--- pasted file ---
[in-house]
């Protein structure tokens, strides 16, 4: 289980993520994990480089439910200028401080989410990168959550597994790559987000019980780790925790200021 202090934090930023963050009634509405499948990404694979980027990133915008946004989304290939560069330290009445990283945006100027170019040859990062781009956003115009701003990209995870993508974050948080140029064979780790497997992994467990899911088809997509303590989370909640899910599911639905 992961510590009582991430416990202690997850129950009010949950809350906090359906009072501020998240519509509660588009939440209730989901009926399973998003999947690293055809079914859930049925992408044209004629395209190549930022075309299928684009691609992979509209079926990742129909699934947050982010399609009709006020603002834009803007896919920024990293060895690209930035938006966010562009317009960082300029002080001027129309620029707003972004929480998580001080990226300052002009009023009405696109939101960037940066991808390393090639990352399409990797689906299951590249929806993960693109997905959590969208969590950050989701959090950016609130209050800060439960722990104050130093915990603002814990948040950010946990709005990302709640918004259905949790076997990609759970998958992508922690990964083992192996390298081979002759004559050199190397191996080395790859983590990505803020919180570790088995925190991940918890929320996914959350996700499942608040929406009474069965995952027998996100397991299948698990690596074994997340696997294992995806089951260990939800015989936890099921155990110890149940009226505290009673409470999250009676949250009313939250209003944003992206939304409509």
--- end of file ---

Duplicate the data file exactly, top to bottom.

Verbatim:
[in-house]
């Protein structure tokens, strides 16, 4: 289980993520994990480089439910200028401080989410990168959550597994790559987000019980780790925790200021 202090934090930023963050009634509405499948990404694979980027990133915008946004989304290939560069330290009445990283945006100027170019040859990062781009956003115009701003990209995870993508974050948080140029064979780790497997992994467990899911088809997509303590989370909640899910599911639905 992961510590009582991430416990202690997850129950009010949950809350906090359906009072501020998240519509509660588009939440209730989901009926399973998003999947690293055809079914859930049925992408044209004629395209190549930022075309299928684009691609992979509209079926990742129909699934947050982010399609009709006020603002834009803007896919920024990293060895690209930035938006966010562009317009960082300029002080001027129309620029707003972004929480998580001080990226300052002009009023009405696109939101960037940066991808390393090639990352399409990797689906299951590249929806993960693109997905959590969208969590950050989701959090950016609130209050800060439960722990104050130093915990603002814990948040950010946990709005990302709640918004259905949790076997990609759970998958992508922690990964083992192996390298081979002759004559050199190397191996080395790859983590990505803020919180570790088995925190991940918890929320996914959350996700499942608040929406009474069965995952027998996100397991299948698990690596074994997340696997294992995806089951260990939800015989936890099921155990110890149940009226505290009673409470999250009676949250009313939250209003944003992206939304409509």